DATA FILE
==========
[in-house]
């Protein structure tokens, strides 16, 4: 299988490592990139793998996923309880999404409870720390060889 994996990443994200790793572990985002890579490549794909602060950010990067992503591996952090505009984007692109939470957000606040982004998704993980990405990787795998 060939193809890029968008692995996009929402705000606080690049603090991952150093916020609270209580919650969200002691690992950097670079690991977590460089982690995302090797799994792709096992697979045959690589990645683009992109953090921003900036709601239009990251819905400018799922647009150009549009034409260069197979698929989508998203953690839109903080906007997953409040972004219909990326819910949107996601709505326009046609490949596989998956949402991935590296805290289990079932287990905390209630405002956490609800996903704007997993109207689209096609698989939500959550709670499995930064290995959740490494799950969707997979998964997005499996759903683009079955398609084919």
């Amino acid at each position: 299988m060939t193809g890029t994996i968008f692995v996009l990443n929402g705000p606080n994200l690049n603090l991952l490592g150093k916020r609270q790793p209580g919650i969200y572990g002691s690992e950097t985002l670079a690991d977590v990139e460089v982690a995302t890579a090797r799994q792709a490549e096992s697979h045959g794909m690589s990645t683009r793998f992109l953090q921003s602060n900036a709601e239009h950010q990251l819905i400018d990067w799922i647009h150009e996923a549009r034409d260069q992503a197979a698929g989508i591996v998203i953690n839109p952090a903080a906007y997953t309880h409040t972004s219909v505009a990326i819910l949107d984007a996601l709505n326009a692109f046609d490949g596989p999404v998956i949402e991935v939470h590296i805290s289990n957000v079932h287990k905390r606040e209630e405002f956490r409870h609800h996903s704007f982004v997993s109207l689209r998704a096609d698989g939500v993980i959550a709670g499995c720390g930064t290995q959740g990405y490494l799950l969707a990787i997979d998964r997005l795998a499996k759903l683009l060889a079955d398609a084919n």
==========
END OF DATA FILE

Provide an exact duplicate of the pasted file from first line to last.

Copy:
[in-house]
């Protein structure tokens, strides 16, 4: 299988490592990139793998996923309880999404409870720390060889 994996990443994200790793572990985002890579490549794909602060950010990067992503591996952090505009984007692109939470957000606040982004998704993980990405990787795998 060939193809890029968008692995996009929402705000606080690049603090991952150093916020609270209580919650969200002691690992950097670079690991977590460089982690995302090797799994792709096992697979045959690589990645683009992109953090921003900036709601239009990251819905400018799922647009150009549009034409260069197979698929989508998203953690839109903080906007997953409040972004219909990326819910949107996601709505326009046609490949596989998956949402991935590296805290289990079932287990905390209630405002956490609800996903704007997993109207689209096609698989939500959550709670499995930064290995959740490494799950969707997979998964997005499996759903683009079955398609084919």
């Amino acid at each position: 299988m060939t193809g890029t994996i968008f692995v996009l990443n929402g705000p606080n994200l690049n603090l991952l490592g150093k916020r609270q790793p209580g919650i969200y572990g002691s690992e950097t985002l670079a690991d977590v990139e460089v982690a995302t890579a090797r799994q792709a490549e096992s697979h045959g794909m690589s990645t683009r793998f992109l953090q921003s602060n900036a709601e239009h950010q990251l819905i400018d990067w799922i647009h150009e996923a549009r034409d260069q992503a197979a698929g989508i591996v998203i953690n839109p952090a903080a906007y997953t309880h409040t972004s219909v505009a990326i819910l949107d984007a996601l709505n326009a692109f046609d490949g596989p999404v998956i949402e991935v939470h590296i805290s289990n957000v079932h287990k905390r606040e209630e405002f956490r409870h609800h996903s704007f982004v997993s109207l689209r998704a096609d698989g939500v993980i959550a709670g499995c720390g930064t290995q959740g990405y490494l799950l969707a990787i997979d998964r997005l795998a499996k759903l683009l060889a079955d398609a084919n």